The Chowhound, one of Campus Auxiliary Services’ more recent additions to campus eateries, hasn’t been driving around campus as usual this semester. The absence has not gone unnoticed by students. The traveling restaurant has a Facebook page that is updated from the perspective of a personified “Chowhound.” A post made on Jan. 28 read, “Well, the cold weather has done me in, and I’ve gotten a bit sick. I’m being taken in to be poked and prodded, should be back out on Thursday!”
It became clear on Jan. 29 that the Chowhound’s issues were worse than originally predicted. The page was updated again, with the post indicating that the original complications brought to light a much larger issue within the Chowhound’s hardware, stating “Not sure when I’ll be back to my normal self roaming the campus, but I’ll be sure to let you know!”
After this, there were no more personified posts, the existing ones left up to the interpretation of Geneseo’s student body. Talk of engine explosions and cold-weather complications were commonplace; however, this was over a month ago, and the Chowhound hasn’t been heard from or spotted driving around since then.
Director of Culinary Operations and Executive Chef of CAS Jonna Anne commented on the current state of the Chowhound. According to her, there was an engine failure.
“The root cause of the problem is that the engine had a major internal engine component failure,” Anne said. “Basically, the engine just stopped working and we had to have [the Chowhound] towed from Geneseo to Rochester.”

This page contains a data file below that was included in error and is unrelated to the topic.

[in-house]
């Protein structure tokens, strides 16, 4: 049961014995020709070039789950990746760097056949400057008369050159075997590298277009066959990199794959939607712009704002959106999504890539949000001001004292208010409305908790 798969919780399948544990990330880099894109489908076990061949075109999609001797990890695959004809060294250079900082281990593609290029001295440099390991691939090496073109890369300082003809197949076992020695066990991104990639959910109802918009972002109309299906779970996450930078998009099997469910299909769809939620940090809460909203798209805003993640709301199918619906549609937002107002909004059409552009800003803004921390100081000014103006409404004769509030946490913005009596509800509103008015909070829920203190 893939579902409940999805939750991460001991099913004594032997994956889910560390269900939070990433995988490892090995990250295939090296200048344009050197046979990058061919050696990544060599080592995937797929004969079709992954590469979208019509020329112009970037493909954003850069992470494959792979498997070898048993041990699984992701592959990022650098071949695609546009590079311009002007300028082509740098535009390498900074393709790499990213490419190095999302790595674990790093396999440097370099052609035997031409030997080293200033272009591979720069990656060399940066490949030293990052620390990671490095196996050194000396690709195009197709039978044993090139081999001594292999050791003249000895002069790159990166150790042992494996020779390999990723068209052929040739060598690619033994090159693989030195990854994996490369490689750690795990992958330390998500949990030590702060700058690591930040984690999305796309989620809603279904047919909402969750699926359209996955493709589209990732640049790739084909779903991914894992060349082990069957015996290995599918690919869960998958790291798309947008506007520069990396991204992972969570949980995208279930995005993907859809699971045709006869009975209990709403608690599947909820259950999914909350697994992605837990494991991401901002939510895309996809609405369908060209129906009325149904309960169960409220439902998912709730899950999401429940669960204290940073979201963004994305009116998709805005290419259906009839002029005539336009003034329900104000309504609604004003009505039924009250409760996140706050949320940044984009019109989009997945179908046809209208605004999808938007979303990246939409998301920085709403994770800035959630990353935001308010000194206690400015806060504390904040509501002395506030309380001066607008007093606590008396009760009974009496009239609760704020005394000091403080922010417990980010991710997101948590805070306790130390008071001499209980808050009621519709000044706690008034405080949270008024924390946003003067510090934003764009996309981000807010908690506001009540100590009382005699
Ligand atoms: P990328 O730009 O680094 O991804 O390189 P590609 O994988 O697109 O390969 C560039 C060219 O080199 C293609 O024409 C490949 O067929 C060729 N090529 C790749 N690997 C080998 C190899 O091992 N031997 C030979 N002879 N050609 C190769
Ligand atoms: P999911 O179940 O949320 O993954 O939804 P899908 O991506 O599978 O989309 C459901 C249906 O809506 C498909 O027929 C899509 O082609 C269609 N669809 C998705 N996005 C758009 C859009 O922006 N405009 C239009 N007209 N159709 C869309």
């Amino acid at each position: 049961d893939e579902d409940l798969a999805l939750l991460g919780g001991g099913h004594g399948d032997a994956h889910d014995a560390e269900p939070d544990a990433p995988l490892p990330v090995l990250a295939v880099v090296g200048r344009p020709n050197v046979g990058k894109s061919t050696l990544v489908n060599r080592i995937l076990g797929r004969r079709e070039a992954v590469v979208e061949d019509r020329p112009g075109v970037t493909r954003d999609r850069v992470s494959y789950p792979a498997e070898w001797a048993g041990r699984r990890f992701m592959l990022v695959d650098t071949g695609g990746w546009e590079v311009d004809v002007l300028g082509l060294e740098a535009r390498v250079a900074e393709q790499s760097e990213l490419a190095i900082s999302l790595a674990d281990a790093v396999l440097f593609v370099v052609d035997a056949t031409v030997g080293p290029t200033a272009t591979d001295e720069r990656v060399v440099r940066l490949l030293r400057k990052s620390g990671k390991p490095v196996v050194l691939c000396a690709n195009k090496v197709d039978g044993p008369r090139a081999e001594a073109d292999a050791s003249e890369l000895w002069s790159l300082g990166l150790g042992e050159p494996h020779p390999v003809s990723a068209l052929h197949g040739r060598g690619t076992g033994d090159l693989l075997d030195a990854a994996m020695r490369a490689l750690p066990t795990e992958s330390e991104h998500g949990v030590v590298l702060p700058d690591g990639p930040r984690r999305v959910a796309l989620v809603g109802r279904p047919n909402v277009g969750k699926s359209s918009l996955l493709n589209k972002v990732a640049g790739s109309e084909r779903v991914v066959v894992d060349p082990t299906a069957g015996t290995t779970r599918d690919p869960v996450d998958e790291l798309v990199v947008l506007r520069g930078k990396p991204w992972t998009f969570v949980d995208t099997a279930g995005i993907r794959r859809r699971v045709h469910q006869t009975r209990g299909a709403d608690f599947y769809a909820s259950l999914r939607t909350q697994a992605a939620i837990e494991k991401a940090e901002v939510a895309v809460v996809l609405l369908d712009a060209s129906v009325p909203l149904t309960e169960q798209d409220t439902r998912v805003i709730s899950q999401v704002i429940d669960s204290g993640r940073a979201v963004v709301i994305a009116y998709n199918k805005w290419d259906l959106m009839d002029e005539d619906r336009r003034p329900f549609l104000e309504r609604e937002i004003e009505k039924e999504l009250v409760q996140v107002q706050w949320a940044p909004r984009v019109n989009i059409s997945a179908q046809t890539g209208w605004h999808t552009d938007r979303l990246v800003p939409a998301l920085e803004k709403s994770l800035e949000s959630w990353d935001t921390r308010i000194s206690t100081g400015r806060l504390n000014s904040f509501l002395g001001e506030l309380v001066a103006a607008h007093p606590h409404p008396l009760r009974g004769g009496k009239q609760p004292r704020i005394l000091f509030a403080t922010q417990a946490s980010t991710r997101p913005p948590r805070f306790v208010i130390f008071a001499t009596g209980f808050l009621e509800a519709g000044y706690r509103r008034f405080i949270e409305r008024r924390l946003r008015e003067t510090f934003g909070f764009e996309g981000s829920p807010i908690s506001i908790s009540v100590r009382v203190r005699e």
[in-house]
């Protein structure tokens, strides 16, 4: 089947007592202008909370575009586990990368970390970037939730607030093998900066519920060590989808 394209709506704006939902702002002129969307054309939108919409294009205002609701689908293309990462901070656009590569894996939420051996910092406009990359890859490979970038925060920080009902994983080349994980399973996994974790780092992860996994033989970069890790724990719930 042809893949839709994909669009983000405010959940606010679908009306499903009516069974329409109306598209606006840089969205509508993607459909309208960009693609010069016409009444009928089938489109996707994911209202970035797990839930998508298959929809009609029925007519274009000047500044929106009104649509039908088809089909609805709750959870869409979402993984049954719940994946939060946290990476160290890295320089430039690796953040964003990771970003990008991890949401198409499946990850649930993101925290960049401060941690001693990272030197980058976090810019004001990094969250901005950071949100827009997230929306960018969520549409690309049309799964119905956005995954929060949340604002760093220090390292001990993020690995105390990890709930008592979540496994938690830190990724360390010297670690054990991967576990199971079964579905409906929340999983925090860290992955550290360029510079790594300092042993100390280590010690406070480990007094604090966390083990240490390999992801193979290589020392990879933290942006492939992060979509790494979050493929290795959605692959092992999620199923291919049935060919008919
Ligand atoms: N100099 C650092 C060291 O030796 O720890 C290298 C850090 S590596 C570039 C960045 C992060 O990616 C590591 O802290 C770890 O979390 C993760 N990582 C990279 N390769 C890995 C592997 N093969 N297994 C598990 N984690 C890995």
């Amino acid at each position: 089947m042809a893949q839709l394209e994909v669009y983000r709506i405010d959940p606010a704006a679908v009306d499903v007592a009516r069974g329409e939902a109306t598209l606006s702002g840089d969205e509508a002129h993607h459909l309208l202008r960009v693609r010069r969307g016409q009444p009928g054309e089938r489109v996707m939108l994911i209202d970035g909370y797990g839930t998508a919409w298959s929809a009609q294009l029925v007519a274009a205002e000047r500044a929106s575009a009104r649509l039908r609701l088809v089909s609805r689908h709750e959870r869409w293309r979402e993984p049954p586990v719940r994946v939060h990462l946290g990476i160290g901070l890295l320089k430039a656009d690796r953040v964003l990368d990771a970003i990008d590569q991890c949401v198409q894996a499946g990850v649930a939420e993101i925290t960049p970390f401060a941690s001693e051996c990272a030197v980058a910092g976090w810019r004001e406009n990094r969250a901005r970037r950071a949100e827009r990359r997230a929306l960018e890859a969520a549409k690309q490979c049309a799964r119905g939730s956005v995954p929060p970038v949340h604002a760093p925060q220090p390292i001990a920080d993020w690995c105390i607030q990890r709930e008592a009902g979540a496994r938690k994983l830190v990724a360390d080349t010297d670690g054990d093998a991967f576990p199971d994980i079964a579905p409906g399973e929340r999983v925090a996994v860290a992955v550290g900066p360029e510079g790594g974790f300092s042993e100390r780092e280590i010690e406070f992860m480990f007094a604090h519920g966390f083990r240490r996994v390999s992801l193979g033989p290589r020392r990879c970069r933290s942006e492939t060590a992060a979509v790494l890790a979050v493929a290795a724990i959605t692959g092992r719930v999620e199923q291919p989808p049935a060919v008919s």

She also noted that the reason the Chowhound has been out of commission for so long is due to the arduous nature of the necessary repairs.
“They need to diagnose the problem, take out the engine, order a new engine and install it,” she said.
The Chowhound was set up a year and a half ago for the Geneseo campus, so the engine failure came a surprise to CAS.
“We had it built for us by our specifications. Everything was new, and it shouldn’t have had these major problems,” Anne said.
The issues are not assumed to be a result of the extremely cold winter.
“[The Chowhound] got through last winter, and the vehicle has been winterized, so that’s not the problem. But everyone has had those cars that the engine just has something quirky about it,” she said.
To ensure that the vehicle does not have these problems in the future, CAS plans on following a regular maintenance schedule. The major problem, according to Anne, is that an engine failure such as this, or any major component failure, is impossible to predict.
Although there aren’t many specific details on the current state of Geneseo’s restaurant on wheels, Anne said that the new engine is being installed and the Chowhound could return after spring break.